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  1. cray

    cryptographer 1-6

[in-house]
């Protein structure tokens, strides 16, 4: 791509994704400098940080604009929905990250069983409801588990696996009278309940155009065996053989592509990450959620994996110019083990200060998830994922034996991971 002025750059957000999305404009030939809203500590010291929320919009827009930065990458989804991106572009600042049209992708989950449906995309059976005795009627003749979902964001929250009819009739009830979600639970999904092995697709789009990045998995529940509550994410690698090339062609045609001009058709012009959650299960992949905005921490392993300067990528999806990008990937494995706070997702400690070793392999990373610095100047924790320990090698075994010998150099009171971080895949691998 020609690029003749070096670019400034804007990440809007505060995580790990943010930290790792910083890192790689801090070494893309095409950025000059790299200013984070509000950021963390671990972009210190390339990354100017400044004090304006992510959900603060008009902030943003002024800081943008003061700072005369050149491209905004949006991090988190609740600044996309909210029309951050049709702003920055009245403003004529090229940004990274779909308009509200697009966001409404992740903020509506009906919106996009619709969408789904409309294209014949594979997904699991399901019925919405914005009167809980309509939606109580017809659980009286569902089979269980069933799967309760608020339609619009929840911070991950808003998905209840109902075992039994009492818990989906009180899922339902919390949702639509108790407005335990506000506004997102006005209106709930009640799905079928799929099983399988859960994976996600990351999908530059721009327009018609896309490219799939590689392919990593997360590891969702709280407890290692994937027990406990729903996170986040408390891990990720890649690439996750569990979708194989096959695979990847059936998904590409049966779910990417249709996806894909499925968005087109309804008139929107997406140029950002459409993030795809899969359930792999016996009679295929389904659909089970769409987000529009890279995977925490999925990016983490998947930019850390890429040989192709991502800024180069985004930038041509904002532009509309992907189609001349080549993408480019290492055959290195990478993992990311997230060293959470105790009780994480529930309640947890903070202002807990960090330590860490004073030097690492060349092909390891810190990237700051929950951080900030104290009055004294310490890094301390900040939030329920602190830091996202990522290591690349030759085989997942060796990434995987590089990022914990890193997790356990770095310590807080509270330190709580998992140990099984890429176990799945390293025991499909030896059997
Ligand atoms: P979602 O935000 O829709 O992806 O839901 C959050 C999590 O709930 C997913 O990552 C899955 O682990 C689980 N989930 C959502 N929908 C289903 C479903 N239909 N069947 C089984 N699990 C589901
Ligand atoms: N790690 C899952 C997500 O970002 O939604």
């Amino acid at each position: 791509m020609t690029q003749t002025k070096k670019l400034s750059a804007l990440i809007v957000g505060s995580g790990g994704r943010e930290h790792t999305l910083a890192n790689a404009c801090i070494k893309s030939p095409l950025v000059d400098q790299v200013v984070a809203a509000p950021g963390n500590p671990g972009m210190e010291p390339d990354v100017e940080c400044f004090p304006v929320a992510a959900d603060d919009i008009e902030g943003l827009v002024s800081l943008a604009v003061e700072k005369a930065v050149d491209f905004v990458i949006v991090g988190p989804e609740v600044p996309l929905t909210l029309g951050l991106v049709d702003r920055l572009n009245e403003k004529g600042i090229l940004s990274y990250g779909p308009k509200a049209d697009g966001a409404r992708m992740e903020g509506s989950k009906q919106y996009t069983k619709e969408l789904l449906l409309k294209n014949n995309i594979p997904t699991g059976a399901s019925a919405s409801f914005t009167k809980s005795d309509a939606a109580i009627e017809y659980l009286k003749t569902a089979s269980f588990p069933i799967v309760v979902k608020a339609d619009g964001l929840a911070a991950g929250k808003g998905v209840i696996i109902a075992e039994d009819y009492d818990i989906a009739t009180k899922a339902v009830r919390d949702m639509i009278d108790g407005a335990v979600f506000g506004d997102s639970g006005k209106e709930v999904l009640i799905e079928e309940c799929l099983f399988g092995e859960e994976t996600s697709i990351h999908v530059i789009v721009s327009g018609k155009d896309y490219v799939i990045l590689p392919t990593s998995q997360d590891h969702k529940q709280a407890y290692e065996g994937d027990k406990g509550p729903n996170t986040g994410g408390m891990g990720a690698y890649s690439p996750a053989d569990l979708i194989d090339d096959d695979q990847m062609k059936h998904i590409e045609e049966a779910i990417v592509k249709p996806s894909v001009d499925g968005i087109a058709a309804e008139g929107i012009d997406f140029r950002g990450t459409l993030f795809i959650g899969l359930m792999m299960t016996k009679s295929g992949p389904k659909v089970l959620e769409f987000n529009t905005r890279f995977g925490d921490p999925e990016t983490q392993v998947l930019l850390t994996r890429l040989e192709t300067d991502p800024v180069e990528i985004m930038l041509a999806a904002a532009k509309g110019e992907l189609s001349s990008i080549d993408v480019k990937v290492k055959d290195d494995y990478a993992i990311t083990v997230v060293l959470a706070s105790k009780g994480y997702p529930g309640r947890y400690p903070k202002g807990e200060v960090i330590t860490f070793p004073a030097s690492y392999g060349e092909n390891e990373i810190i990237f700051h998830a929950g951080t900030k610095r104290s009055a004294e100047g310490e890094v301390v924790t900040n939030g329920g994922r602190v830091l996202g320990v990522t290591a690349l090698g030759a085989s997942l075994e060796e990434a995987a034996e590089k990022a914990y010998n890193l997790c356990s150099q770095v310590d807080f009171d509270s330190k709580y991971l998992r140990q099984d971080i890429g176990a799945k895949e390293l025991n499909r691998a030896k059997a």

Hey. I need some help to solve some tasks. and there are some out there who think this task sis fun. and can help me with these. hope for an answer;) Here are the tasks cryptographer 1 After reading ”The Code Book” by Simon Singh, I was inspired to create a cache based on one of the simpler forms of cryptography. The code on which this cache is based is not very sophisticated, but I have taken steps to make at little more robust to decryption. This is why the difficulty rating is high. Monoalphabetic ciphers are usually based on a key word known to the receiver of the message. For now I will just reveal the cipher and the key word and see if anyone is able to read the coded message based on this information alone. Reading Singh’s book is recommended – not least for its entertainment value, but it can also be helpful in the process of solving the puzzle. The key word is in Norwegian, but this is irrelevant in the process of deciphering the code. It translates to something like “central and hidden”, but you should not put much emphasis on this. Key word: "Sentralt og bortgjemt" NPUAY KQKAI NQNBA YUBBX PMMCB QVYAY ENDUB DCNDA YQUAI BQVYA BCZAA BNJBU PAGPX PMMCN QNBZB FBNZQ H cryptographer 2 Here follows another code cache from me. The first one, based on monoalphabetic substitution, was found after just 11 hours, so I figured I would have to crank it up a notch. The problem with ciphers today, is that the Internet is filled with applications and sites that crack codes easily and within seconds. This means that I have to use newer and more complex ciphers to avoid such simple solutions as much as possible. The purpose of these caches is not to make you crack the codes, but rather to provide you with enough information to read them as if you were the intended recipients of the message. This cache is based on the German ADFGVX-cipher, which was used during World War 1. It was considered unbreakable by the Germans (all ciphers are typically considered unbreakable - until they are broken!), but it was nonetheless cryptanalysed by the French lieutenant Georges Painvin in June 1918. The work was exceptionally difficult by the standards of classical cryptography, and Painvin became physically ill during it. The cipher is based on the receiver knowing a secret cipher alphabet and a key word. You will be given both - that's just how nice a guy I am! I have, however, replaced the original letters with BCHLTZ. This will not influence deciphering the code in the ordinary way, but it will render all the smart and quick Internet solutions useless ;-) You will hopefully have to work this one out manually. cryptographer 3 The third code cache in Larvik! I recommend that all three caches are logged on the same trip, as they are located geographically close to each other. This cache is based on an old polyalphabetic cipher. To make it more difficult I will not tell which cipher is used, but it is one of the most famous of the kind. It was introduced in the 16th century, and remained unbroken for more than 300 years. Polyalphabetic ciphers differ from monoalphabetic ones in that one letter can be coded as many different letters in the cryptated text. This makes the cipher less vulnerable to frequency analysis, which in most cases easily will bring down a monoalphabetic cipher. I will provide you with the key word so you will not have to break the code yourselves. Some creative use of Google should help you along. As usual, all logs revealing the whereabouts of the cache will be deleted without further notice. Key word: LARVIK Message 1: YOIYK SYQLV VDPNV PNAFA KMMFT RXPTO SUZOK OYTJN WSIAE OMNPUO Message 2: PSKYQ HFNMD ZQFLV IMEQC VIBCB UROZO GIEBB RFIK cryptographer 4 This cache is based on a combination of the ciphers used in the first three caches of the series. It will probably be a bit harder to work this one out, as the cryptated messages will look like complete nonsense right until they are deciphered for the third time. A lot of incomprehensible text strings will have to be handled before the coordinates reveal themselves. I strongly advise you to work out the other three caches of the series before encountering this one, just to get into the line of thinking. You will be provided with both key word and other essential information - not least in which order I used the different ciphers. Step 1: I started with the same monoalphabetic cipher as was used in "Kodeknekk #1". I also rotated this one a little. Step 2: Here I used the same polyalphabetic cipher as in "Kodeknekk #3". Read the cache description for more hints on which one. Those of you who have already found that one will obviously have a big advantage ;-) Step 3: Finally I used the ADFGVX-cipher to end up with the final cipher text. This is the cipher I also used in "Kodeknekk #2" Key word for all three steps is KODER (Norwegian for "Codes") For the ADFGVX part I used the following cipher alphabet (note that I have changed the original letters and just use the vowels. This does not in any way affect the method of deciphering). A E I O U Y A U Q 3 G 6 H E W L E X S T I D 4 A 1 Z 9 O 0 8 R P Y M U O 2 I K 7 F Y V J C B 5 N cryptographer 5 After a long and hard winter it is finally caching season once again! This is another "codebreaker"-cache, like the ones I published during the last fall, but this one is a little different. It is nonetheless based on a well known type of cipher. I will not give many hints this time, but in order to find the coordinates, it is necessary to know that the code is connected to a certain pupil of wizardry... COORDINATES: North: 7-4 5-9 18-3 24-15 19-59 6-26 9-22 8-4 29-34 21-4 16-7 15-7 25-1 26-1 37-23 6-29 30-6 22-11 1-7 13-2 4-5 11-4 14-19 8-34 32-12 17-37 26-7 24-5 15-33 13-26 31-18 East: 35-24 2-11 12-19 20-1 36-4 3-45 27-31 33-13 11-3 28-3 10-6 23-4 21-5 27-7 37-11 9-5 14-9 18-6 2-9 34-2 7-21 34-47 30-9 16-12 4-8 25-20 32-19 12-3 20-60 31-2 5-10 cryptographer 6 After reading ”The Code Book” by Simon Singh, I was inspired to create some caches based on different forms of cryptography. This is the sixth cache of the series. As always, I have used a well-known cipher, but which one? Some helpful information can be obtained by reading the descriptions of a couple of the earlier caches of the series. OP IP JG LI KT LT MI CI PN PC CZ ML ID PO MZ AW PT ZM LT TO LK KU LK VK IC EM LT TO KZ OT KD JP